Tuesday, 26 February 2013

Birds of prey near Riyadh

Early spring is a good time to look hard at the birds of prey in the Riyadh area. 

The wintering eagles gather and seem to be reinforced by others on passage before moving on.

Fulvescens greater spotted eagle at Al Hayer

Different types of other birds of prey pass through too.

Last weekend saw some of these events.

For example a fulvescens greater spotted eagle remained  near the pivot fields at Al Hayer on both Thursday and Friday even though I had been seeing one near Dirab at various times in the winter, quite possibly the same one.

Second shot of fulvescens greater spotted eagle

On Friday he was standing on the ground in a pivot field, with his head barely above the crop height, where 6 other eagles were aggregated.

Eastern Imperial eagle at Al Hayer

The eagles were four other greater spotted eagle and two Eastern imperial eagleThere were no steppe eagle even though they are the most common eagle in winter.

undershot of eastern Imperial eagle

It looks like they were meeting up for a reason and I can only imagine they were preparing to move off but I am not an expert on eagle behaviour.

Greater spotted eagle at Al Hayer

Near-by a lesser kestrel was perched over one of the largest trees in the area (and central Arabia!). Inside the branches were many tens of Spanish sparrow and a few collared dove.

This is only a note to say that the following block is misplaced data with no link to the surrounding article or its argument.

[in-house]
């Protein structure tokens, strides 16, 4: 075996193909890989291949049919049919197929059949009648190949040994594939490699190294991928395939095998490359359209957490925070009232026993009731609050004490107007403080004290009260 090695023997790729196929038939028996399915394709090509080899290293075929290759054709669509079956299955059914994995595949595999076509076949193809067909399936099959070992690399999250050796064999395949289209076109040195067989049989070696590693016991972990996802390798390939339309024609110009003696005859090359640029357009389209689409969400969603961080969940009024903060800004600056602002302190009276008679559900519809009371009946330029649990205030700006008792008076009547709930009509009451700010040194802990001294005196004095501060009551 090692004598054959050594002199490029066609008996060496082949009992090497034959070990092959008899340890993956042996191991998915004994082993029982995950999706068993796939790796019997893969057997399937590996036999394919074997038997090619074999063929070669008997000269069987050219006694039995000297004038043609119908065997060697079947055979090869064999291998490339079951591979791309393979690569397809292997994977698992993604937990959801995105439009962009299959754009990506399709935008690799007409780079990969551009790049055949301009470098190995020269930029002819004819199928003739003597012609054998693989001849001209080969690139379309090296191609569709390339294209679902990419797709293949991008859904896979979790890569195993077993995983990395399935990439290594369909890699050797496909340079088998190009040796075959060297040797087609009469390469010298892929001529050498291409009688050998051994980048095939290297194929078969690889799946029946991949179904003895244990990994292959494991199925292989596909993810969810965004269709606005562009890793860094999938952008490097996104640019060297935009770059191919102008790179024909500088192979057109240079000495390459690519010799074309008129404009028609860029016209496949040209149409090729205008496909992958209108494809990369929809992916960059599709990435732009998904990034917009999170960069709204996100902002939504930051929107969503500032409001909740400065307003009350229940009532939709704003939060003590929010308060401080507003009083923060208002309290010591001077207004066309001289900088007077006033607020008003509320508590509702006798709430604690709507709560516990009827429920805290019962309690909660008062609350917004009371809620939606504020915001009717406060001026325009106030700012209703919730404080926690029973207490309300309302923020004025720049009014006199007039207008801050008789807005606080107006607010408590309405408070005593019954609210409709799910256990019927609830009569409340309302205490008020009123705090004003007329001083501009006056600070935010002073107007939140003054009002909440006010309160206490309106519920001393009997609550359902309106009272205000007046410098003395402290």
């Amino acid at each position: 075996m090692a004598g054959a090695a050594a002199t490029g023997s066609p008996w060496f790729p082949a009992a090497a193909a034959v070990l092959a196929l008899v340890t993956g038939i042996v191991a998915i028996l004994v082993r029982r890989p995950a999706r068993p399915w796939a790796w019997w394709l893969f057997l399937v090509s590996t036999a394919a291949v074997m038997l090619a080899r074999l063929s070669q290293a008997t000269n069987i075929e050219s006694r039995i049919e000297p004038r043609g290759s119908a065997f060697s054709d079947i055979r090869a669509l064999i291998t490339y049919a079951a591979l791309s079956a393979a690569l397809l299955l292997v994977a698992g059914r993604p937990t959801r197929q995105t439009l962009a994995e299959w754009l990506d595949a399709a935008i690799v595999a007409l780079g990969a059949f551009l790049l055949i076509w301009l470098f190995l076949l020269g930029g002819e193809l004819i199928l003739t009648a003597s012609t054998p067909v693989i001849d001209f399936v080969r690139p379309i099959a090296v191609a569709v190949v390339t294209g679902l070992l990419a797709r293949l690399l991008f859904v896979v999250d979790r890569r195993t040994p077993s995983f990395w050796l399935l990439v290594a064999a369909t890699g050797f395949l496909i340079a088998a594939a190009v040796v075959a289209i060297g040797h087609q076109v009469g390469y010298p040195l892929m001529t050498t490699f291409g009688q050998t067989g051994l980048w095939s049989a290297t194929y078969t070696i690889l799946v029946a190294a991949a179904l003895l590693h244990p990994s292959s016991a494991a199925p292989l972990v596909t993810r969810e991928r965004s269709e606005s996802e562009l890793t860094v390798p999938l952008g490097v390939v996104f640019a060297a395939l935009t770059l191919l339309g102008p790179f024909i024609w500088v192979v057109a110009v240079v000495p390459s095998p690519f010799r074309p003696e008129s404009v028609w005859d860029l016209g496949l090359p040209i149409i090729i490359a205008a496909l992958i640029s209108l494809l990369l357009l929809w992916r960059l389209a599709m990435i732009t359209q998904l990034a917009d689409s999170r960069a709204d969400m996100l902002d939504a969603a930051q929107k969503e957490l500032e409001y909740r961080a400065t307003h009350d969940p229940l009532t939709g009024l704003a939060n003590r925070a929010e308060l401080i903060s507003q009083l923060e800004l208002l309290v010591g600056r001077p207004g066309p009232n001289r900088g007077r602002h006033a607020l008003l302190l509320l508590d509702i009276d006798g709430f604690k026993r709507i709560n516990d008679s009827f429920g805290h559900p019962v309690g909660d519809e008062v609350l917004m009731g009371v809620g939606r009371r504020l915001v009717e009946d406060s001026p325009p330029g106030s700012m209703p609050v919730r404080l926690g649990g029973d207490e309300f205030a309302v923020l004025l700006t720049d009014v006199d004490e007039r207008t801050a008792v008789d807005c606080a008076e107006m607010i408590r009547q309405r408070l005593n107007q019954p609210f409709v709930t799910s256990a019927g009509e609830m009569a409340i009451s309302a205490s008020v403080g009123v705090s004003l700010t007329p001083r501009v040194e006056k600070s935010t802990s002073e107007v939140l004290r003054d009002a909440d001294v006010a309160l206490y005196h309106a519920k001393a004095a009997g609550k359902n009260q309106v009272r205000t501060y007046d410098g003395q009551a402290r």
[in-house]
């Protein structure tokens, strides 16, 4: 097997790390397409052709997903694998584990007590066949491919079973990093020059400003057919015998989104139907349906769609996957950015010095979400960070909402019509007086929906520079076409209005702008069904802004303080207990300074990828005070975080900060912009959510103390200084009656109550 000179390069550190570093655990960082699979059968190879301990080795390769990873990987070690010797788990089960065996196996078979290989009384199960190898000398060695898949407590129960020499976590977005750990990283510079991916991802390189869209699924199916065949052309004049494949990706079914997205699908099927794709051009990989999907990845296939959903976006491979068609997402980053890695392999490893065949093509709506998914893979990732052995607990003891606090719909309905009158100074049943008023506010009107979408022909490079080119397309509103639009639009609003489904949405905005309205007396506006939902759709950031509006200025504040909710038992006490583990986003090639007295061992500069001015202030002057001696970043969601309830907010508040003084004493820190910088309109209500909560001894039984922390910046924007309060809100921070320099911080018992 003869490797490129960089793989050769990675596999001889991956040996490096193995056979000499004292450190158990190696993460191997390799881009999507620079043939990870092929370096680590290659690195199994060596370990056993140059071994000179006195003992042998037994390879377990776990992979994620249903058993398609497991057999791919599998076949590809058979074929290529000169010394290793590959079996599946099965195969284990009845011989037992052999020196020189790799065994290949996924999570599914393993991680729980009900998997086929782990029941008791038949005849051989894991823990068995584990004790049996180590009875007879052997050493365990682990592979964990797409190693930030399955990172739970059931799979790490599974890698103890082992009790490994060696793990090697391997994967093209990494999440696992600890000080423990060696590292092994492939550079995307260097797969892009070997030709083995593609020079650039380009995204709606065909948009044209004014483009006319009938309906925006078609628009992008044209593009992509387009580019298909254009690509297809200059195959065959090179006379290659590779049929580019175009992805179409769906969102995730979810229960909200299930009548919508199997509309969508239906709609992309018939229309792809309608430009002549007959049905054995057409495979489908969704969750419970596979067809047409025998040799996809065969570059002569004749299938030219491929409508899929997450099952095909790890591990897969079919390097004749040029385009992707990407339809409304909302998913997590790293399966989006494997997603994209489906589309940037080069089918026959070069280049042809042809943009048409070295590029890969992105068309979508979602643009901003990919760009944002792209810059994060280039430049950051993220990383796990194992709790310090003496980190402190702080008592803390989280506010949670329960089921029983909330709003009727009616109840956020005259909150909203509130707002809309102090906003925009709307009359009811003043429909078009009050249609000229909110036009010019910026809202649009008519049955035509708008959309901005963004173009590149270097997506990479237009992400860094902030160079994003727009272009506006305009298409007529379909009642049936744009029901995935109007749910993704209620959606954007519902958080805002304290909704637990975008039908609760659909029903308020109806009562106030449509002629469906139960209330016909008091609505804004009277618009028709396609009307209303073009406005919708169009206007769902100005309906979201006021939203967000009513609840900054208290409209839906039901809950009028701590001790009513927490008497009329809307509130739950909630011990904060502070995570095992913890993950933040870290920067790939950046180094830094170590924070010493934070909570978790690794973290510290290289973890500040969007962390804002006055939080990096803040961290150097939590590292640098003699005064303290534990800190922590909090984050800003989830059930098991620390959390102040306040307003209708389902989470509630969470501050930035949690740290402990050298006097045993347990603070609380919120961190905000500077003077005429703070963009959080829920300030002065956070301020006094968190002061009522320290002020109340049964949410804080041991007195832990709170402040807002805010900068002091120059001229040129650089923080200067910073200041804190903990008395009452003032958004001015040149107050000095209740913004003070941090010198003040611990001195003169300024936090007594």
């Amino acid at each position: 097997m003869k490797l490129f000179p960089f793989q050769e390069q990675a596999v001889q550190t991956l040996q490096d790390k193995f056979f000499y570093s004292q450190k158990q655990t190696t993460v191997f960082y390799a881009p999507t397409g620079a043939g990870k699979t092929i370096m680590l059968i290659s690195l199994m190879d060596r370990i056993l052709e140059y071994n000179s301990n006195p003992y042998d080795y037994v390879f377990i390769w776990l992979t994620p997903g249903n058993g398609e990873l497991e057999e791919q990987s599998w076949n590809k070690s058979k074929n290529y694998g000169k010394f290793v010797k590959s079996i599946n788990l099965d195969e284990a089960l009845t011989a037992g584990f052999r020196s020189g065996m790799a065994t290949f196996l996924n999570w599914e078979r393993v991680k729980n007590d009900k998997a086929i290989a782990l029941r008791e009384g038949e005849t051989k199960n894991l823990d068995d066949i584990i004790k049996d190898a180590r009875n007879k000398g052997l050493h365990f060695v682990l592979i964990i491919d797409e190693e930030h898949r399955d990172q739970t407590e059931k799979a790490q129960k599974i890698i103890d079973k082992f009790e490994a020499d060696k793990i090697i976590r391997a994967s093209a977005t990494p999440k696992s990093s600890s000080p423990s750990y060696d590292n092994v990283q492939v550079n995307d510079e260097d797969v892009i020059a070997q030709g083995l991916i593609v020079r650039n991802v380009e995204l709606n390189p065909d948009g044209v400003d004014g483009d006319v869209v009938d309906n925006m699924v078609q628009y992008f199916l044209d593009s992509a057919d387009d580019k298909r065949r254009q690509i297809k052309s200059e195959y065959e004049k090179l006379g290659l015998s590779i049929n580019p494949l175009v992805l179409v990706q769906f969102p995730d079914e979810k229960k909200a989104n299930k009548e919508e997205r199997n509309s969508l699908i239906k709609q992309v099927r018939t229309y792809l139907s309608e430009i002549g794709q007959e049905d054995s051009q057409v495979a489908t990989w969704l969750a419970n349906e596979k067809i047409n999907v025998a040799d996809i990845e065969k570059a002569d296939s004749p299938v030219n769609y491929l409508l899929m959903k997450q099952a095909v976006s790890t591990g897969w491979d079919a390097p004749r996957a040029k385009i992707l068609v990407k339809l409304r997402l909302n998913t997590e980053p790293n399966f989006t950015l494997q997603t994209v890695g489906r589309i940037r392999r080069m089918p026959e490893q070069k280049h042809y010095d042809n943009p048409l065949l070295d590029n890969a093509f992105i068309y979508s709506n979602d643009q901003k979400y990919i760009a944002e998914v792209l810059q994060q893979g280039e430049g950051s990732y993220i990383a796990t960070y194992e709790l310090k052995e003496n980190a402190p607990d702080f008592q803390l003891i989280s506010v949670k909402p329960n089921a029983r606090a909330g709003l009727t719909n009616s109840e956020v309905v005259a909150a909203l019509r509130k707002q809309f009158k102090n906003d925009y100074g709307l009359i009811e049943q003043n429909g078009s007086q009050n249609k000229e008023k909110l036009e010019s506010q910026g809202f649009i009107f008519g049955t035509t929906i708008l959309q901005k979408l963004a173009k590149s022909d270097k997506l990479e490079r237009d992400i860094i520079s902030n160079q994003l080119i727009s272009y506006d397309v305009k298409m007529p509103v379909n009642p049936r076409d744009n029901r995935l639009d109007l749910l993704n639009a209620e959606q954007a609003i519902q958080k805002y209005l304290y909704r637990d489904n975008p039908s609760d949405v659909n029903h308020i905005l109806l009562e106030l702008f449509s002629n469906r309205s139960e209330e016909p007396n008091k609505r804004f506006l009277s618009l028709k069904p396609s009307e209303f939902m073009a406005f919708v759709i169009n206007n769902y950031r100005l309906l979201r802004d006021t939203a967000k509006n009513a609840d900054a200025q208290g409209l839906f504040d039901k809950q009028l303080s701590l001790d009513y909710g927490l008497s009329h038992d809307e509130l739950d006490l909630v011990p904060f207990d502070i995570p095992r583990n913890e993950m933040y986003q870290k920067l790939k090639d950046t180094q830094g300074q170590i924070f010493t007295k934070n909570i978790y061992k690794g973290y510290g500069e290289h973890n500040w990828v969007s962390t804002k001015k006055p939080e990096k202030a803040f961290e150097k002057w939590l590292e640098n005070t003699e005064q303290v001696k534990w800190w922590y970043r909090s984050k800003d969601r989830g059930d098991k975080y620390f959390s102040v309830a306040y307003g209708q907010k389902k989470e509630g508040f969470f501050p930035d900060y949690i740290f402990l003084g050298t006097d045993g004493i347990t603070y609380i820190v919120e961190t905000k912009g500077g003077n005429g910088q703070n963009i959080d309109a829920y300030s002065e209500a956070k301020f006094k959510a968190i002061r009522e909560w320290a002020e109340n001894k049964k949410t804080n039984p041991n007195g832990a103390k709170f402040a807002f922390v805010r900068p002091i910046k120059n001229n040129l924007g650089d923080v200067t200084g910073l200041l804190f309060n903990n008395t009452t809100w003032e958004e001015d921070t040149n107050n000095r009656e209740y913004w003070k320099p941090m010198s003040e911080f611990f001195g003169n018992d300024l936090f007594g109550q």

Lesser kestrel at Al Hayer

Lesser kestrel are passage birds only in central Arabia. They can be in small groups or singularly.

Meanwhile the regular kestrel were hawking over some of the fields and marsh harrier were present over the reed beds. Unfortunately there was no sign of other harriers on passage. I am still looking for my first Montagu's harrier in Saudi Arabia which is much rarer than Pallid harrier.

two steppe eagle at Sulay

Following a tip off from bird photographer, Tholightz Quindara, Lou ande mad a short visit to the main city waste dump at Sulay on Thursday to check out the eagles that had been reported massing there in the afternoons.

steppe eagle in flight at Sulay

We arrived in the early afternoon but still counted 14 eagles. Four of them were perched on electricity pylons from time to time.

As far as I could tell all the ones we saw were steppe eagle.

steppe eagle in flight at Sulay

And we were on the look out for any exceptions.

remaining perched steppe eagle

I knew very little about eagle identification before I came to Saudi Arabia but I am certainly getting a lot of practice in the winters.

1 comment:

  1. Nice stuff Rob, i remember seeing Tawnies a bit like that fulvescens. I did enlarge the Kes looking for pale-claws but i'll go with yr ID.

    On a different not and on the subject of migration. I have uploaded 'Birders - The Central Park Effect' to my Youtube. I don't know with the King allows YT in 'the kingdom' but it's worth a watch. Below are links to it and reviews....

    I am posting the link to this here as it does contain lots of birds considered rare over here and if you are, like me, only used to seeing the drab Autumn jobs on the Scillies then break out the Raybans......

    It is a one hour documentary (in 4 x 15 minute parts) hosted on my Youtube channel. It covers the seasons in Central Park as used by the resident and migratory birds and the eclectic birders that watch and chronicle them.

    For those that have been fortunate to visit in the Spring it might bring a few memories back and for people like me it's still on the 'bucket list'.

    Here is the link to Part 1 and the others are there as well.


    ATB Laurie -

    Below is the link to the IMDB review and info.